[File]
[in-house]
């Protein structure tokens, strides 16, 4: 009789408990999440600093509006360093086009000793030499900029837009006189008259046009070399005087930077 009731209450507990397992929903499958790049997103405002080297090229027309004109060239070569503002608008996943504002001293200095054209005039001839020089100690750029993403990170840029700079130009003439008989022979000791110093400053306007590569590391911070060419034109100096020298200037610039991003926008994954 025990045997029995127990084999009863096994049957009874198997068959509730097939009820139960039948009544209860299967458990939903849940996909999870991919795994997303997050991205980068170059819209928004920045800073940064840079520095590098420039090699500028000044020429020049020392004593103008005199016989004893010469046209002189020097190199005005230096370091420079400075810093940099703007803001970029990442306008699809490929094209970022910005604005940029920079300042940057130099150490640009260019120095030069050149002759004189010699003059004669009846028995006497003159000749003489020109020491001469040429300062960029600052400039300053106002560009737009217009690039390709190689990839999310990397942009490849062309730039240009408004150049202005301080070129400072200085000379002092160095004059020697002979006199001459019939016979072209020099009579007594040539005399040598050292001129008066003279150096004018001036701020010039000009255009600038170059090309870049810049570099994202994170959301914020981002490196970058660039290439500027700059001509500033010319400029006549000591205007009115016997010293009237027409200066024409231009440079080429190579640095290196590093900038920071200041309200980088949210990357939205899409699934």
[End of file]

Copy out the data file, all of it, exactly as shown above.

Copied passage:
[in-house]
């Protein structure tokens, strides 16, 4: 009789408990999440600093509006360093086009000793030499900029837009006189008259046009070399005087930077 009731209450507990397992929903499958790049997103405002080297090229027309004109060239070569503002608008996943504002001293200095054209005039001839020089100690750029993403990170840029700079130009003439008989022979000791110093400053306007590569590391911070060419034109100096020298200037610039991003926008994954 025990045997029995127990084999009863096994049957009874198997068959509730097939009820139960039948009544209860299967458990939903849940996909999870991919795994997303997050991205980068170059819209928004920045800073940064840079520095590098420039090699500028000044020429020049020392004593103008005199016989004893010469046209002189020097190199005005230096370091420079400075810093940099703007803001970029990442306008699809490929094209970022910005604005940029920079300042940057130099150490640009260019120095030069050149002759004189010699003059004669009846028995006497003159000749003489020109020491001469040429300062960029600052400039300053106002560009737009217009690039390709190689990839999310990397942009490849062309730039240009408004150049202005301080070129400072200085000379002092160095004059020697002979006199001459019939016979072209020099009579007594040539005399040598050292001129008066003279150096004018001036701020010039000009255009600038170059090309870049810049570099994202994170959301914020981002490196970058660039290439500027700059001509500033010319400029006549000591205007009115016997010293009237027409200066024409231009440079080429190579640095290196590093900038920071200041309200980088949210990357939205899409699934």